Heroin is a Schedule I controlled substance. Oxycodone is a Schedule II controlled substance. Some cough medicines are classified as Schedule V. But what does all this mean, exactly?
What’s a “scheduled drug,” and what determines the class of each drug?
Let’s dig into how this system works.
How It Started: The Controlled Substances Act
In 1970, Congress passed the Controlled Substances Act (CSA). This was one part of the overall Comprehensive Drug Abuse Prevention Control Act. The CSA established regulations for placing drugs into “schedules.” Five classifications, or schedules, were created.
The Drug Enforcement Administration (DEA), a federal agency, is charged with placing each drug in a schedule based on three qualities: its potential for abuse, its potential for dependency, and its medical use.
But not all drugs are scheduled. Only substances that the DEA determines can be abused are put on a schedule. Once the DEA decides a drug should be scheduled, DEA officials evaluate the drug for its potential for abuse and medical use, to place it in the appropriate class.
The tricky part is clearly defining “potential for abuse” and “medical value.” These terms are not precisely outlined in the CSA. However, federal agencies have developed standards to use for these qualifications.
- “Abuse” is defined as taking a substance recreationally in a way that leads to personal health risks and risks to society.
- “Medical value” is determined by large-scale clinical trials that can prove the drug offers medicinal properties.
Once these qualities have been evaluated, the drug is classified as Schedule I, II, III, IV or V.
How Our Drug Scheduling System Works: The 5 Schedules
A drug’s classification, or schedule, determines how easy or hard a drug is to access. The higher the schedule (I being the highest), the more limits the DEA can place on accessing the drug. Schedules I and II are highly regulated, and Schedule V drugs have the fewest restrictions.
Here’s a breakdown of each schedule and examples of substances that fall into each class.
These drugs have high potential for abuse and no accepted medical use in the United States. Basically, they are illegal for any type of use outside of research.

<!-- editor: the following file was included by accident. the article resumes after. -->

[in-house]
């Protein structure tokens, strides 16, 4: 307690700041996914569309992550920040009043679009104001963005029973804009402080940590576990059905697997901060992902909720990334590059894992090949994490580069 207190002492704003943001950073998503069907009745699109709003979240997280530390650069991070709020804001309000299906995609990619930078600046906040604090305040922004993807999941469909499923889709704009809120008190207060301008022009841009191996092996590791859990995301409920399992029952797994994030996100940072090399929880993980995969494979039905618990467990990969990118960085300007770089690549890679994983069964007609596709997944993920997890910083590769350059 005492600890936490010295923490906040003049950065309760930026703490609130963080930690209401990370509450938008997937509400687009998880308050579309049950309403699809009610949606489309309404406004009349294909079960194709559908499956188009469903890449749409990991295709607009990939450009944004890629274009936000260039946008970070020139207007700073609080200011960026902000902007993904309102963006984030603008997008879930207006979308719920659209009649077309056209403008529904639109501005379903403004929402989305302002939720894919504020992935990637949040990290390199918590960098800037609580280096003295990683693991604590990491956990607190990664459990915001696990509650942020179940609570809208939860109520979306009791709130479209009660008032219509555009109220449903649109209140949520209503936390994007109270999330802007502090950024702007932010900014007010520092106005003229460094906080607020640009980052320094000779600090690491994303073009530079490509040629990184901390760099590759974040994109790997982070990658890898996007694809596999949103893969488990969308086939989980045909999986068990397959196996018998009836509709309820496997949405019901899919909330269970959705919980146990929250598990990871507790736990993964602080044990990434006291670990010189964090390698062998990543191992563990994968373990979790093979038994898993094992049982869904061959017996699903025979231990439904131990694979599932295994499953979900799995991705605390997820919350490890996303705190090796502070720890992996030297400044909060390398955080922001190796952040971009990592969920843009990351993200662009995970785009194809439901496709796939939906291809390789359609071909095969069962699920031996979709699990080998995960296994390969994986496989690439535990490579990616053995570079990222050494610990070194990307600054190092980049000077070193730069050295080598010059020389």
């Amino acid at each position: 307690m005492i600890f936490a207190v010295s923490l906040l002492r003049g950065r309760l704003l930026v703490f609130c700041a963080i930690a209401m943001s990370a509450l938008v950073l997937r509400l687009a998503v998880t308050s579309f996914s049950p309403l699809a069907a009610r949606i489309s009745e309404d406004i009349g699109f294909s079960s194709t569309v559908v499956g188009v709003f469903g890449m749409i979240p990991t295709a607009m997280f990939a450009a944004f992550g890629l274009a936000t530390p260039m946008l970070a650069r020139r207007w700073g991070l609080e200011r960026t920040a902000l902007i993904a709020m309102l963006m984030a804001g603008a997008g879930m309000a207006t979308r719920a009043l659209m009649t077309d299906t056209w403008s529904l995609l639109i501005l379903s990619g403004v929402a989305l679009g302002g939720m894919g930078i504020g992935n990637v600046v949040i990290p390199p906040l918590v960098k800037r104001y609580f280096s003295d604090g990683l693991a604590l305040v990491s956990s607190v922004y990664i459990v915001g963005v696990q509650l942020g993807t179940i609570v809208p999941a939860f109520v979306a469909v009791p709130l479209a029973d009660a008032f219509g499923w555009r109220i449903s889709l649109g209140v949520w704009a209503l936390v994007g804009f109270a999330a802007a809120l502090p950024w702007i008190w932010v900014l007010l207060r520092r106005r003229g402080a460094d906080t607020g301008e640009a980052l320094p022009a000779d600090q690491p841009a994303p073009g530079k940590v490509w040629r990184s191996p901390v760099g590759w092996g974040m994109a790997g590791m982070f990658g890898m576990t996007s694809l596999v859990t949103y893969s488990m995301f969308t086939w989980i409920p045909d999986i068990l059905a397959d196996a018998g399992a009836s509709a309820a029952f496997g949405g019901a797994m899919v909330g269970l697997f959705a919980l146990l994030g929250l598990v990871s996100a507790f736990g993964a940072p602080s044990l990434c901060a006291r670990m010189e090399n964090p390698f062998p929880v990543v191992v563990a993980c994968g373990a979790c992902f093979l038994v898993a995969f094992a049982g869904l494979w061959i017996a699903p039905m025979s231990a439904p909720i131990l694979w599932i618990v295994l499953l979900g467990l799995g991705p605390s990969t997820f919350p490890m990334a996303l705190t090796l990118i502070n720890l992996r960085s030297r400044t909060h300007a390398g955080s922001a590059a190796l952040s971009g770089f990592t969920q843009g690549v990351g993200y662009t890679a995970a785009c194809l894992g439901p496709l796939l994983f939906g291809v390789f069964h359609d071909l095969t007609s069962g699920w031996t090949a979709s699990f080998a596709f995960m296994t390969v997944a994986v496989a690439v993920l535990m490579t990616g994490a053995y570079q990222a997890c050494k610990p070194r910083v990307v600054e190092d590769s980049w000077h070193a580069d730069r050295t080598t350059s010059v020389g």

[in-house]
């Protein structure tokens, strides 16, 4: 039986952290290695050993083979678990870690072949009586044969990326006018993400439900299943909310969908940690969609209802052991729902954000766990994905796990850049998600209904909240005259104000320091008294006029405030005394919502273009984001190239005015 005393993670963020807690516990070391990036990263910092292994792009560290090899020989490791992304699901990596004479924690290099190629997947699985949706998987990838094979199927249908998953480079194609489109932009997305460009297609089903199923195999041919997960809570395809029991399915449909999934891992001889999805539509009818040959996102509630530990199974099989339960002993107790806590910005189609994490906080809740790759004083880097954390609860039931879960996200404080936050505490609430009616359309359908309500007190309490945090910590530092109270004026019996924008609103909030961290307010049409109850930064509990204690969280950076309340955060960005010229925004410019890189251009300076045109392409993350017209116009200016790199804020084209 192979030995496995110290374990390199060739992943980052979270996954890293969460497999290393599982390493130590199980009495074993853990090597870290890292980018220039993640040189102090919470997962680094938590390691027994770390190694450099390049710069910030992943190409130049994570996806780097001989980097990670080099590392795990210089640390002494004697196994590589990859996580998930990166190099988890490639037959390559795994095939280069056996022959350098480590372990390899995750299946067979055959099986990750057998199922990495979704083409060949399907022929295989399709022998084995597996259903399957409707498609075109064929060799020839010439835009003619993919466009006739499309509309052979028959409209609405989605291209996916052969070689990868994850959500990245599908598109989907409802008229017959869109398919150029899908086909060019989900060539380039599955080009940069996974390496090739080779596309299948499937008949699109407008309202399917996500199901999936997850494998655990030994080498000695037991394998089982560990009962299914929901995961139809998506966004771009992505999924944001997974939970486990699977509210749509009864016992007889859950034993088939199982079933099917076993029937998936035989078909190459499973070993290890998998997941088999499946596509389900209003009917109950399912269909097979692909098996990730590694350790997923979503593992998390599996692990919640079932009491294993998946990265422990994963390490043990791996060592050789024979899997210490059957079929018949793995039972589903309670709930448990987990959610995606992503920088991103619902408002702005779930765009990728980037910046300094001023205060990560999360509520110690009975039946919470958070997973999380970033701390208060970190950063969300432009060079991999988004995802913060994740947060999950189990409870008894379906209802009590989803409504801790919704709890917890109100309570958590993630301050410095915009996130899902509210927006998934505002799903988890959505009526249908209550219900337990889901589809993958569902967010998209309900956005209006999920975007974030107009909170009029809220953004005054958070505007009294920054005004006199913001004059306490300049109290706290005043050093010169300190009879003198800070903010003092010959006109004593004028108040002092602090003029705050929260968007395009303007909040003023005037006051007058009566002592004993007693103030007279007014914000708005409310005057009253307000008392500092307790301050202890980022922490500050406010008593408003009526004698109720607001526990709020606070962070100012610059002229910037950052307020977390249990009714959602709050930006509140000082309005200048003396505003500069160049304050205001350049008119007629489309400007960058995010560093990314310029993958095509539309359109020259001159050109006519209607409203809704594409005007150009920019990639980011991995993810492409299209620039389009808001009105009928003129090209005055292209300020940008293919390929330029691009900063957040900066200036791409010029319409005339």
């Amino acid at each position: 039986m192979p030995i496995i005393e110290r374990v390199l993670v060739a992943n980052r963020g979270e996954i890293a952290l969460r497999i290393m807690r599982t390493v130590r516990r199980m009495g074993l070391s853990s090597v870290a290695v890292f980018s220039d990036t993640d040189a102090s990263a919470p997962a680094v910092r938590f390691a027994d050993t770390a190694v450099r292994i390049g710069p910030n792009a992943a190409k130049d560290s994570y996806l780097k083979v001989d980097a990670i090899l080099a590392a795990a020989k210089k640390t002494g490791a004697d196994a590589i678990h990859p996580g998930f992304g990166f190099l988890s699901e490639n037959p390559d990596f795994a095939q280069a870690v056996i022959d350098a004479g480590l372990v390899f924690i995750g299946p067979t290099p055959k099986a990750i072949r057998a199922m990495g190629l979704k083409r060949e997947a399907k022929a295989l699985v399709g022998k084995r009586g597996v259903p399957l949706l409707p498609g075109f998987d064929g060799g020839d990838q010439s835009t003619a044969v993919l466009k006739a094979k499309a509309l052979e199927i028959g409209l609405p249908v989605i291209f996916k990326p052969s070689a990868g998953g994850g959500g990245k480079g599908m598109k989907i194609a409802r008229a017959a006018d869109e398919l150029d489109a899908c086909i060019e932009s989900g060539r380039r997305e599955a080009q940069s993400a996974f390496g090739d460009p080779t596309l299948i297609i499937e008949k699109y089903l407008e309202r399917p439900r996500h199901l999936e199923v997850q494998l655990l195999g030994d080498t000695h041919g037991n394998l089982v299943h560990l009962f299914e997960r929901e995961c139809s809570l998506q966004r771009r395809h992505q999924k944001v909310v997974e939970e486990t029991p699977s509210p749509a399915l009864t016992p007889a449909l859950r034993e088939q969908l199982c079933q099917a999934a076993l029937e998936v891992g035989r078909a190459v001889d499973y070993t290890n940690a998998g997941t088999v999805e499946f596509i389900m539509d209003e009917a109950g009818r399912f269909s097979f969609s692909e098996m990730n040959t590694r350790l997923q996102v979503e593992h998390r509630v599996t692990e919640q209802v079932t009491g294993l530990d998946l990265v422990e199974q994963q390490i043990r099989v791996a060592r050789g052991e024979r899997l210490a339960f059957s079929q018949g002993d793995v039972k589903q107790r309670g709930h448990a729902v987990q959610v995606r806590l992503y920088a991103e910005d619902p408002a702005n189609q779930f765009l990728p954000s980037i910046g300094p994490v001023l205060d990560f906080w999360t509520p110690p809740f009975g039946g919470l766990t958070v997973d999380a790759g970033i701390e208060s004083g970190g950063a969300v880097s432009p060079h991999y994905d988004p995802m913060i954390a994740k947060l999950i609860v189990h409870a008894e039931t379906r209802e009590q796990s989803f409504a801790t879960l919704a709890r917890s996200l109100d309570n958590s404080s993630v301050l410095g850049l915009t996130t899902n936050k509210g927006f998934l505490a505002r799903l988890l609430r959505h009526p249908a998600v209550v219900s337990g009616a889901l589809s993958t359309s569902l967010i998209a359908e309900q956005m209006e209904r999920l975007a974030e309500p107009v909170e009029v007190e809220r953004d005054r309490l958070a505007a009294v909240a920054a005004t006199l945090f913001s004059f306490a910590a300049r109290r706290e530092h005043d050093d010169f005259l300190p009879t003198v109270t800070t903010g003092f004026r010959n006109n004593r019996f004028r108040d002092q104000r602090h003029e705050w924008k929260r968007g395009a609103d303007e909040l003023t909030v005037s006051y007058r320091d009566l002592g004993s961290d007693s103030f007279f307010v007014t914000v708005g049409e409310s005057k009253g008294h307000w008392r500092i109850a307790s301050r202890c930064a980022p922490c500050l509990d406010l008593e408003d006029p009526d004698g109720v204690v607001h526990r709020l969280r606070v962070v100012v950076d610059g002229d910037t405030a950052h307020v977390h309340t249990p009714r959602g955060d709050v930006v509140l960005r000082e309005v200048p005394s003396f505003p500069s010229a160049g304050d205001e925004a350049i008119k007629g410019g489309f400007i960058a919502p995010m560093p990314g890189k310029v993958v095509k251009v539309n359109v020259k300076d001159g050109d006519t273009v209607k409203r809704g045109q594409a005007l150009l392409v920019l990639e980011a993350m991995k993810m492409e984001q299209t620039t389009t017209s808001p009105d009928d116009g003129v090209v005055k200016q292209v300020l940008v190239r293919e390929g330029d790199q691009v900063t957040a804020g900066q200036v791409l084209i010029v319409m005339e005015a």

Examples of Schedule I substances are heroin, marijuana, LSD, peyote, and ecstasy.
Substances in this classification “have a high potential for abuse which may lead to severe psychological or physical dependence.” With the DEA’s approval, these drugs may be used for medical purposes.
Schedule II drugs include methadone, oxycodone, morphine, methamphetamine, hydrocodone, and Ritalin.
These first two Schedules are the most highly regulated drugs. The difference between the two classes is not necessarily the danger level of the substance. Instead, it is whether or not the government finds that a drug has value in medical treatment.
These substances have potential for abuse, but less so than those in Schedules I and II. Abuse of Schedule III substances “may lead to moderate or low physical dependence or high psychological dependence.”
Substances in this schedule include buprenorphine (Suboxone), ketamine, anabolic steroids, and any product that contains no more than 90 mg of codeine per dose (such as Tylenol with Codeine).
The DEA places substances in Schedule IV if they have a low potential for abuse (compared to drugs in Schedule III).
Schedule IV substances include many commonly prescribed medications. Examples are Xanax, Valium, Ativan, and Klonopin.
Drugs in this category are mostly substances that contain small amounts of narcotics. They have a low potential for abuse.
Examples of substances that are classified as Schedule V include cough medicines that contain less than 200 mg of codeine per 100 mL or 100 g (such as Robitussin AC).
How It Evolves: Changes to Drug Scheduling System
The law was created in 1970, and many new drugs have been introduced since then. And research is conducted to reveal new information about drugs and their potential for abuse or medical value.
So a drug’s schedule is not set in stone. There are ways to change the schedule of a substance.
One way is for Congress to pass a law that changes a drug’s schedule. However, this is not very common. Typically, Congress leaves scheduling up to the DEA.
The second way is for the U.S. attorney general to review a drug and consider a change. This involves looking at the evidence available regarding the drug’s potential for abuse and medical use.
The Department of Health and Human Services and the DEA each conduct a review of the medical and scientific evidence. After this review, the DEA can reschedule based on the findings.
Because schedules can change over time, an updated list of drug schedules is published each year. This list can be found in the Title 21 Code of Federal Regulations.
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